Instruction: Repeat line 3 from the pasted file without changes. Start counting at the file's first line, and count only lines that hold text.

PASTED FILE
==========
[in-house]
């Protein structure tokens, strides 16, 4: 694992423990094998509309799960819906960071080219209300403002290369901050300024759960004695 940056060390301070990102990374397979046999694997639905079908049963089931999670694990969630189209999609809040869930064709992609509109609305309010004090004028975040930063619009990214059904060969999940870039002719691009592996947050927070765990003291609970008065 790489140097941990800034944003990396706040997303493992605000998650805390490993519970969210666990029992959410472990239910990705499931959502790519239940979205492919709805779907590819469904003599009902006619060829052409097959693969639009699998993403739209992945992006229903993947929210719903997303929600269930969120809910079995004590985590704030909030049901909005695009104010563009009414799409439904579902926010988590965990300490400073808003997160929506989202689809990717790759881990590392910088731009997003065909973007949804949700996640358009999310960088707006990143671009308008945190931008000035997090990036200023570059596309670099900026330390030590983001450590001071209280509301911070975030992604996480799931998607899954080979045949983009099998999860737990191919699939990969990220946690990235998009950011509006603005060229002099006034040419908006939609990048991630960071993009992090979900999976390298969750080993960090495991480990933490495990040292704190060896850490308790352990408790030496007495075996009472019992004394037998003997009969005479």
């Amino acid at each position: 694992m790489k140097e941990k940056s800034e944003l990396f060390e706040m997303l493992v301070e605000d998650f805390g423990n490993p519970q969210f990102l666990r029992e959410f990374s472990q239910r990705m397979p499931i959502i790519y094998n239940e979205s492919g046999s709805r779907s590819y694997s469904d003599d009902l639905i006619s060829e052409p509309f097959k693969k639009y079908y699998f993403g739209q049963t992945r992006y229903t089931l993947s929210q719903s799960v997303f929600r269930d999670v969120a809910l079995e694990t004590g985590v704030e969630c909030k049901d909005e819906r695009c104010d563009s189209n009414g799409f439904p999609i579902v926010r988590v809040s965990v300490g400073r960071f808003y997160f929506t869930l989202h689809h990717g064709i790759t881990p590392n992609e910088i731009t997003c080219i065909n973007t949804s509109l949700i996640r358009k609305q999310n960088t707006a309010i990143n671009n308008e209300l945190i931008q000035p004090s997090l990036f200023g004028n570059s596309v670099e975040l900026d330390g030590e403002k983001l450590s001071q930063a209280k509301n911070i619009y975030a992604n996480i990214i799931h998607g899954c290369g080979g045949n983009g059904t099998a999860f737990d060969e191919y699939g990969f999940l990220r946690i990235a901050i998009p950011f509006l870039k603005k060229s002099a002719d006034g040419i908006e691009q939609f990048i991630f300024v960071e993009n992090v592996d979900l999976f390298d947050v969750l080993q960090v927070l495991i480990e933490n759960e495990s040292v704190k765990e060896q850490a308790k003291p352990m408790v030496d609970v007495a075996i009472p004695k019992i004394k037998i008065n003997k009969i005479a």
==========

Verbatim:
């Amino acid at each position: 694992m790489k140097e941990k940056s800034e944003l990396f060390e706040m997303l493992v301070e605000d998650f805390g423990n490993p519970q969210f990102l666990r029992e959410f990374s472990q239910r990705m397979p499931i959502i790519y094998n239940e979205s492919g046999s709805r779907s590819y694997s469904d003599d009902l639905i006619s060829e052409p509309f097959k693969k639009y079908y699998f993403g739209q049963t992945r992006y229903t089931l993947s929210q719903s799960v997303f929600r269930d999670v969120a809910l079995e694990t004590g985590v704030e969630c909030k049901d909005e819906r695009c104010d563009s189209n009414g799409f439904p999609i579902v926010r988590v809040s965990v300490g400073r960071f808003y997160f929506t869930l989202h689809h990717g064709i790759t881990p590392n992609e910088i731009t997003c080219i065909n973007t949804s509109l949700i996640r358009k609305q999310n960088t707006a309010i990143n671009n308008e209300l945190i931008q000035p004090s997090l990036f200023g004028n570059s596309v670099e975040l900026d330390g030590e403002k983001l450590s001071q930063a209280k509301n911070i619009y975030a992604n996480i990214i799931h998607g899954c290369g080979g045949n983009g059904t099998a999860f737990d060969e191919y699939g990969f999940l990220r946690i990235a901050i998009p950011f509006l870039k603005k060229s002099a002719d006034g040419i908006e691009q939609f990048i991630f300024v960071e993009n992090v592996d979900l999976f390298d947050v969750l080993q960090v927070l495991i480990e933490n759960e495990s040292v704190k765990e060896q850490a308790k003291p352990m408790v030496d609970v007495a075996i009472p004695k019992i004394k037998i008065n003997k009969i005479a």